Central banks including the Federal Reserve will fail to curb inflation unless governments start to be responsible for spending, according to a study presented to central bankers at a Jackson Hole conference in Jackson Hole, Wyoming.
The authors of the study, Francesco Bianchi of Johns Hopkins University and Leonardo Melosi of the Chicago Fed, warned that increasing interest rates would end up in stagnation without adequate constraints on government spending.
“If the monetary tightening is not supported by the expectation of appropriate fiscal adjustments, the deterioration of fiscal imbalances leads to even higher inflation pressure. As a result, a vicious circle of rising nominal interest rates, rising inflation, economic stagnation, and increasing debt would arise,” they wrote in the study (pdf).
If governments are not spending money responsibly, inflation will be driven up by the private sector’s expectations of high inflation while at the same time the economic output is reduced by hawkish monetary policy, they explained.
“The more hawkish monetary policy would have lowered inflation by only 1 percentage point at the cost of reducing output by around 3.4 percentage points,” the authors wrote. “This is a quite large sacrifice ratio.”
Spending Spree Is Back
After a short pause following the wave of COVID-related stimulus spending, government spending is back in the United States.
President Joe Biden signed the Democrat-backed “Inflation Reduction Act” on Aug. 16, which includes around $433 billion in new spending. The Democrats claimed that the bill will reduce the deficit by around $292 billion annually through stricter tax code enforcement.
The president also announced a massive student loan cancellation plan on Wednesday.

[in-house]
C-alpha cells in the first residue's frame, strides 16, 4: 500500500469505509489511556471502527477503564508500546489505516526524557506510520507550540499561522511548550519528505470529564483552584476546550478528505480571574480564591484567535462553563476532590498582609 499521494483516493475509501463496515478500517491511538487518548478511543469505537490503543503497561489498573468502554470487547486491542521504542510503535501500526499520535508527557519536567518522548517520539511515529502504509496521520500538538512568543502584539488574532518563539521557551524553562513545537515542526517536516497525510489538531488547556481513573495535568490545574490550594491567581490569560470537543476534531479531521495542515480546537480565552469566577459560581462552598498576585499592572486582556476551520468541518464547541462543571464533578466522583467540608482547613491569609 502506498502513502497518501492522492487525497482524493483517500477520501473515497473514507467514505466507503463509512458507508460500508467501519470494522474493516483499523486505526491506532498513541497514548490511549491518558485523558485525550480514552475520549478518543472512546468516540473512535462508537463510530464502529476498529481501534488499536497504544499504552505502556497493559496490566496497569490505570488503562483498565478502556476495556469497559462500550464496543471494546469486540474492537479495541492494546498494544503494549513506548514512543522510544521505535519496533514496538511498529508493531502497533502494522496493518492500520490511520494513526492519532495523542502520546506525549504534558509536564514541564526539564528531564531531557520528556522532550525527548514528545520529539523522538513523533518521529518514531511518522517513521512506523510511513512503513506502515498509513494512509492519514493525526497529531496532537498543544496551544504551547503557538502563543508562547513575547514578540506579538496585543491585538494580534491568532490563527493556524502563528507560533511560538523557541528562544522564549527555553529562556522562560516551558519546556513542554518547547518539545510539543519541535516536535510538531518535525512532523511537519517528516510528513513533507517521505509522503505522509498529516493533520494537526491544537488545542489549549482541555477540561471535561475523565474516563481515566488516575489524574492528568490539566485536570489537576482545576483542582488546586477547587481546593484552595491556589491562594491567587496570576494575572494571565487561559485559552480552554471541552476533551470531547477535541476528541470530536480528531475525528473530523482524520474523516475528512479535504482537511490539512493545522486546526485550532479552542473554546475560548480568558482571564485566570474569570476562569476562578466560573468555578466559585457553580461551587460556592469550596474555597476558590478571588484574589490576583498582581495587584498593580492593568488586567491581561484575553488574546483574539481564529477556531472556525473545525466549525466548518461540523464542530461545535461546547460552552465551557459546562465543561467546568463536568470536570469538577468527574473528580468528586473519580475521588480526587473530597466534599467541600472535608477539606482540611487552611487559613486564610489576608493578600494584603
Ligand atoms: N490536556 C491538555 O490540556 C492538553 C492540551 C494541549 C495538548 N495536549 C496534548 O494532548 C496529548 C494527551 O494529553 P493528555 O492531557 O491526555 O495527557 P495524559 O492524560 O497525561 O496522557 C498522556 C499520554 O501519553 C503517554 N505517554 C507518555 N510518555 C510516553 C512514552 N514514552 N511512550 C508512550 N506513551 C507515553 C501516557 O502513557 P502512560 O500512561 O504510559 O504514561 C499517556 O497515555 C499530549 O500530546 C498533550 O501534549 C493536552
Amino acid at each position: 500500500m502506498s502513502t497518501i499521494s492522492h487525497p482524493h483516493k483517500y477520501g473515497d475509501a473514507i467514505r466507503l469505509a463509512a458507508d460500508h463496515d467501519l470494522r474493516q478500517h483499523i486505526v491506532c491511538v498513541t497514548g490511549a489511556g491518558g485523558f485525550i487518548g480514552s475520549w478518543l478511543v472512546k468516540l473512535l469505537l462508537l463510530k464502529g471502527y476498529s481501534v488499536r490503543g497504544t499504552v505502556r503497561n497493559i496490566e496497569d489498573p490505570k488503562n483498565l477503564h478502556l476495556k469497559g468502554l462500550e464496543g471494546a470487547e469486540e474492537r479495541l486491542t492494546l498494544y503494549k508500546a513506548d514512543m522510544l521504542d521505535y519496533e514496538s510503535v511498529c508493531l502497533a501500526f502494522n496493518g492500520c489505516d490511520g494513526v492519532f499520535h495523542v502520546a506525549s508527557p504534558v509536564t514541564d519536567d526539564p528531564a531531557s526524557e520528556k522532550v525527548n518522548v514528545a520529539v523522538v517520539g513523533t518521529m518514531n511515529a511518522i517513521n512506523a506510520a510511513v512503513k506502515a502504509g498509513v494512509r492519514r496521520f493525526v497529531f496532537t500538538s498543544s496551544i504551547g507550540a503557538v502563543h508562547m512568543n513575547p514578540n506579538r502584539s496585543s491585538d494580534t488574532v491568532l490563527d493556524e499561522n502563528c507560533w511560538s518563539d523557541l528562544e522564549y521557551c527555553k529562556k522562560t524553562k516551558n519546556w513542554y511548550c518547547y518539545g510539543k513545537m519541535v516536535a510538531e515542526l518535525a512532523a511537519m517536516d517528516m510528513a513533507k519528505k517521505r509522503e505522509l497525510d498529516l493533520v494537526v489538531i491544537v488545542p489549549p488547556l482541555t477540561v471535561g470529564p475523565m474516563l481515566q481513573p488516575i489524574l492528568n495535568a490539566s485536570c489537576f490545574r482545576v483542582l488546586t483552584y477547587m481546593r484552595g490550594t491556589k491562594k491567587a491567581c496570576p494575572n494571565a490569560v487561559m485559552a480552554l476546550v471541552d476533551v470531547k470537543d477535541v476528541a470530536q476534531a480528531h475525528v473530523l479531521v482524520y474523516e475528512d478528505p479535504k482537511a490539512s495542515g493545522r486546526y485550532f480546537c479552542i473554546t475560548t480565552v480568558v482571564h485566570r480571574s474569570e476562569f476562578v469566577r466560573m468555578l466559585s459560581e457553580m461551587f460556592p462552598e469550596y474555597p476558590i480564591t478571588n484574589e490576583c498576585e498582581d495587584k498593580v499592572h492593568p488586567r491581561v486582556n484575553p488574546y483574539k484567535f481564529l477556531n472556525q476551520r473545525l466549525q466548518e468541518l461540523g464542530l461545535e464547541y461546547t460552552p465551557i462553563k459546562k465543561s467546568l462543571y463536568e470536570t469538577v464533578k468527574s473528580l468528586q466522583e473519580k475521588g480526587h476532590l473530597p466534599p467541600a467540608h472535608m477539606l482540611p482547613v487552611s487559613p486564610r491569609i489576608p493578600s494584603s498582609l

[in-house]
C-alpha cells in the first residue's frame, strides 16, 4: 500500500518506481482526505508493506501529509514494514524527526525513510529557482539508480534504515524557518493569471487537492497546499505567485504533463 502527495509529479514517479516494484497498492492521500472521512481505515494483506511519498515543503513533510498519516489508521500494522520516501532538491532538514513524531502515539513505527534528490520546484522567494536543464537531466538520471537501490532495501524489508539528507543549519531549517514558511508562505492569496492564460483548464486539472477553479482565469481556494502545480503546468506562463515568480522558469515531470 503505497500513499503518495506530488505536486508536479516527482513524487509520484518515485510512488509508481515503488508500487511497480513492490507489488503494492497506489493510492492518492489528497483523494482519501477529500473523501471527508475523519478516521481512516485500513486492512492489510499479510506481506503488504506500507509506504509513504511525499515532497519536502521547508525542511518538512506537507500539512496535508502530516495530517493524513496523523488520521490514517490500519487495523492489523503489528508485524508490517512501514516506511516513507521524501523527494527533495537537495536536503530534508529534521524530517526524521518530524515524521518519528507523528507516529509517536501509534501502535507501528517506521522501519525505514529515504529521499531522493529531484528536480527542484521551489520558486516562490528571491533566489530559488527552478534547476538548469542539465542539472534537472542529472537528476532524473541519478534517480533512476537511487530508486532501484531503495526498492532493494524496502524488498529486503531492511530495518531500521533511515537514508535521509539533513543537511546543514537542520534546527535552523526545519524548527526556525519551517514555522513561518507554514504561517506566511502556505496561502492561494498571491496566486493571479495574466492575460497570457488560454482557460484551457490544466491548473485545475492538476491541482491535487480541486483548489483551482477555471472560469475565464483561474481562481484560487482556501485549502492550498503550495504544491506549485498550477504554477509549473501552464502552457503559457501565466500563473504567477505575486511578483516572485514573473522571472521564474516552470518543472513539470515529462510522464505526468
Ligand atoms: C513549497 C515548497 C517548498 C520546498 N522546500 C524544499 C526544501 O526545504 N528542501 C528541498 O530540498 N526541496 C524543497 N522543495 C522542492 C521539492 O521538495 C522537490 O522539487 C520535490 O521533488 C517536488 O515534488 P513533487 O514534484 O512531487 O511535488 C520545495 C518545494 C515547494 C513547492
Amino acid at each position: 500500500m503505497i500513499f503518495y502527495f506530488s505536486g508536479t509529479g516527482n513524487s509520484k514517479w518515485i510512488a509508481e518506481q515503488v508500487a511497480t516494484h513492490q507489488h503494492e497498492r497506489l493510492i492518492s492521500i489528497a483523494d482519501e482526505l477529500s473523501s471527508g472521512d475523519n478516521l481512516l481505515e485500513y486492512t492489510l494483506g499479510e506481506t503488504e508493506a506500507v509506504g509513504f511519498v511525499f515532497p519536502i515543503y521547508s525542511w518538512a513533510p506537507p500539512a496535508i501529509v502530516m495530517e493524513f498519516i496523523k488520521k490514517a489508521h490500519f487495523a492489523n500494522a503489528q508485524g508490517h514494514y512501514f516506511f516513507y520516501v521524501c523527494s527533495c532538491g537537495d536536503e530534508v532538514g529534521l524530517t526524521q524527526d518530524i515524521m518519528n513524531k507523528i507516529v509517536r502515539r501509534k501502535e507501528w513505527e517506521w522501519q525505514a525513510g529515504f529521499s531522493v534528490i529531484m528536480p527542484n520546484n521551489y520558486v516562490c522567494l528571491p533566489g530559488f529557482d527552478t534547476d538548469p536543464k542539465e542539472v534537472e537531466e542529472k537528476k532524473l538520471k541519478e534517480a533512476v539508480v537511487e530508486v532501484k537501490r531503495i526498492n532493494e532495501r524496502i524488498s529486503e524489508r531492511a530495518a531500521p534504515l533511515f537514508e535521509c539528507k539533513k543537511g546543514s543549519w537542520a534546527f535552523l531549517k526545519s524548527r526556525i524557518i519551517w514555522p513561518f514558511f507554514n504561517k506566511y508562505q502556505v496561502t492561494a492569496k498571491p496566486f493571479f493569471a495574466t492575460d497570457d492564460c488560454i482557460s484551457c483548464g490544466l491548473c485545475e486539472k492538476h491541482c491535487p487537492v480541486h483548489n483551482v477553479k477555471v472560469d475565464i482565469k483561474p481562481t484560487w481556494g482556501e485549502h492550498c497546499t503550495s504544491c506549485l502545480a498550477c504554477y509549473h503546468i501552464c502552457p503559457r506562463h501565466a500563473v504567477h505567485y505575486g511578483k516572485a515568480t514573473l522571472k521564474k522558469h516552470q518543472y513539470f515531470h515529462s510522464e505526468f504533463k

According to the plan, individuals earning less than $125,000 a year or families earning less than $250,000 will be eligible for up to $10,000 in debt cancellation. Pell Grant recipients who meet those income standards will be eligible for relief of up to $20,000.
The White House estimated that it will cost $24 billion a year over the next 10 years. However, the Wharton School of the University of Pennsylvania said the cost will be much higher than what the Biden administration announced.
“We estimate that President Biden’s proposed student loan debt cancellation alone will cost between $469 billion to $519 billion over the 10-year budget window,” the business school said.
Factors Uncontrolled by Federal Reserve
In the last few months, the Federal Reserve has increased the federal fund rate by 225 basis points to 2.5 percent.
Data shows that inflation may have peaked.
According to a Commerce Department report Friday, consumer prices rose 6.3 percent in July from a year earlier after posting an annual increase of 6.8 percent in June.
However, economists and central bankers are worried about other factors beyond the money supply behind inflation.
One main factor is supply chain bottlenecks for some products.
Federal Reserve Chair Jerome Powell admitted at the Jackson Hole retreat that it’s not covered by the monetary policy.
“It is also true, in my view, that the current high inflation in the United States is the product of strong demand and constrained supply, and that the Fed’s tools work principally on aggregate demand,” he said during his opening remarks.
Another worrisome factor is the tightening labor market, which is apparently driving up the costs in almost all sectors.
“The labor market is particularly strong, but it is clearly out of balance, with demand for workers substantially exceeding the supply of available workers,” Powell said.
Allen Zhong is a long-time writer and reporter for The Epoch Times. He joined the Epoch Media Group in 2012. His main focus is on U.S. politics. Send him your story ideas: firstname.lastname@example.org